Abrams first came to national prominence when he served as Reagan’s Assistant Secretary of State for Human Rights and Humanitarian Affairs in the early 1980s and later as Assistant Secretary for Inter-American Affairs. His nomination to Assistant Secretary of State for Human Rights and Humanitarian Affairs was unanimously approved by the Senate Foreign Relations Committee on November 17, 1981. Abrams was Reagan’s second choice for the position; his first nominee, Ernest W. Lefever, had been rejected by the Senate Foreign Relations Committee on June 5, 1981.
During this time, Abrams clashed regularly with church groups and human rights organizations, including Human Rights Watch and Amnesty International, over the Reagan administration’s foreign policies. They accused him of covering up atrocities committed by the military forces of US-backed governments, such as those in El Salvador, Honduras, and Guatemala, and the rebel Contras in Nicaragua.
In early 1982, when reports of the El Mozote massacre of civilians by the military in El Salvador began appearing in U.S. media, Abrams told a Senate committee that the reports of hundreds of deaths at El Mozote “were not credible,” and that “it appears to be an incident that is at least being significantly misused, at the very best, by the guerrillas.” The massacre had come at a time when the Reagan administration was attempting to bolster the human rights image of the Salvadoran military. Abrams implied that reports of a massacre were simply FMLN propaganda and denounced U.S. investigative reports of the massacre as misleading. In March 1993, the Salvadoran Truth Commission reported that 5,000 civilians were “deliberately and systematically” executed in El Mozote in December 1981 by forces affiliated with the Salvadoran government, supported by the US.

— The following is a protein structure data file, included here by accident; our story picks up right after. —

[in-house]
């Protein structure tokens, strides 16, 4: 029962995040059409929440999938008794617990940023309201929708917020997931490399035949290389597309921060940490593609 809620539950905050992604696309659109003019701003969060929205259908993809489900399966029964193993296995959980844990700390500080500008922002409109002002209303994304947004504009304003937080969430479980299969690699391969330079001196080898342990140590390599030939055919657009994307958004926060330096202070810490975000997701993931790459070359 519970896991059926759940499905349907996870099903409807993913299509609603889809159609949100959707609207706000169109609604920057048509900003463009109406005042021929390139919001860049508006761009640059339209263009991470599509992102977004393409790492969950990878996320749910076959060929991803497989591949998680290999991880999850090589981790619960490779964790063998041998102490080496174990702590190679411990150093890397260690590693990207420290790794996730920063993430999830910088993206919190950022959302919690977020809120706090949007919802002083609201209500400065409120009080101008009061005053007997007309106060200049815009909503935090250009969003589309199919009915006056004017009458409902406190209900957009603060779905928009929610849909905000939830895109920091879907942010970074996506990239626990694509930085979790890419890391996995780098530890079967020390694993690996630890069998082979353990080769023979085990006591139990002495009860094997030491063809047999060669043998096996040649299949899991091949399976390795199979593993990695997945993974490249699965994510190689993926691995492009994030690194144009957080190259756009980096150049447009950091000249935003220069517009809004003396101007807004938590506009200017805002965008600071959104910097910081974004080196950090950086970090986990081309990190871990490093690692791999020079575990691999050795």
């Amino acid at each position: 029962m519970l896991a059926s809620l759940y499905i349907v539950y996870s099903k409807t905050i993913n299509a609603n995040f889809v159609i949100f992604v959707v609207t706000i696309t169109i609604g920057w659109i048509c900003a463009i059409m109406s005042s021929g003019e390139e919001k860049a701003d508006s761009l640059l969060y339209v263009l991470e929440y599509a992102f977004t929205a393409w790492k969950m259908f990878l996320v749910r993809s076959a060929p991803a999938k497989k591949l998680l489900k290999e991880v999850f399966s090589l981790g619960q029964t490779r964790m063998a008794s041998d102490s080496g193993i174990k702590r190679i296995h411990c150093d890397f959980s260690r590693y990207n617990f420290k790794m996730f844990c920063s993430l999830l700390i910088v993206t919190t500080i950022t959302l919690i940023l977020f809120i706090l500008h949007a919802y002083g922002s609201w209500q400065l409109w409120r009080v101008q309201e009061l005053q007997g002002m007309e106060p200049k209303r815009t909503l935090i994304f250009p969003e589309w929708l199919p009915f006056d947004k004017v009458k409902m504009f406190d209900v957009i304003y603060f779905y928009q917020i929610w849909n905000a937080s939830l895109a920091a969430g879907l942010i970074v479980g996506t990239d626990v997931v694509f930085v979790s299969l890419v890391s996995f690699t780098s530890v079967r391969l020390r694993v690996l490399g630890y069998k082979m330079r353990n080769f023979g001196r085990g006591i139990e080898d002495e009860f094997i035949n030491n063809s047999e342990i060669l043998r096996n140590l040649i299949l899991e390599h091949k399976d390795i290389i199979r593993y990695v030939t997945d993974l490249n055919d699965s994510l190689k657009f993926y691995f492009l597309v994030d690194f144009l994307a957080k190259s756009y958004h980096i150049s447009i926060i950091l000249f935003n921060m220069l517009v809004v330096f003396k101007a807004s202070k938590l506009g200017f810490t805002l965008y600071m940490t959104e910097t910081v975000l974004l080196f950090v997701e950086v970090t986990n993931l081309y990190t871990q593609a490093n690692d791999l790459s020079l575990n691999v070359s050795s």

Also in 1993, documentation emerged suggesting that some Reagan administration officials could have known about El Mozote and other human rights violations from the beginning. However, in July 1993, an investigation commissioned by Clinton secretary of state Warren Christopher into the State department’s “activities and conduct” with regard to human rights in El Salvador during the Reagan years found that, despite US funding of the Salvadoran government which led to the massacre at El Mozote, individual US personnel “performed creditably and occasionally with personal bravery in advancing human rights in El Salvador.” Unrepentant Reaganite Abrams claimed that Washington’s policy in El Salvador was a ”fabulous achievement.”
When Congress shut down funding for the Contras’ efforts to overthrow Nicaragua’s Sandinista government with the 1982 Boland Amendment, members of the Reagan administration began looking for other avenues for funding the group.Congress opened a couple of such avenues when it modified the Boland Amendment for fiscal year 1986 by approving $27 million in direct aid to the Contras and allowing the administration to legally solicit funds for the Contras from foreign governments. Neither the direct aid, nor any foreign contributions, could be used to purchase weapons.Guided by the new provisions of the modified Boland Amendment, Abrams flew to London in August 1986 and met secretly with Bruneian defense minister General Ibnu to solicit a $10-million contribution from the Sultan of Brunei. Ultimately, the Contras never received this money because a clerical error in Oliver North’s office (a mistyped account number) sent the Bruneian money to the wrong Swiss bank account.
Read more: http://en.wikipedia.org/wiki/Elliott_Abrams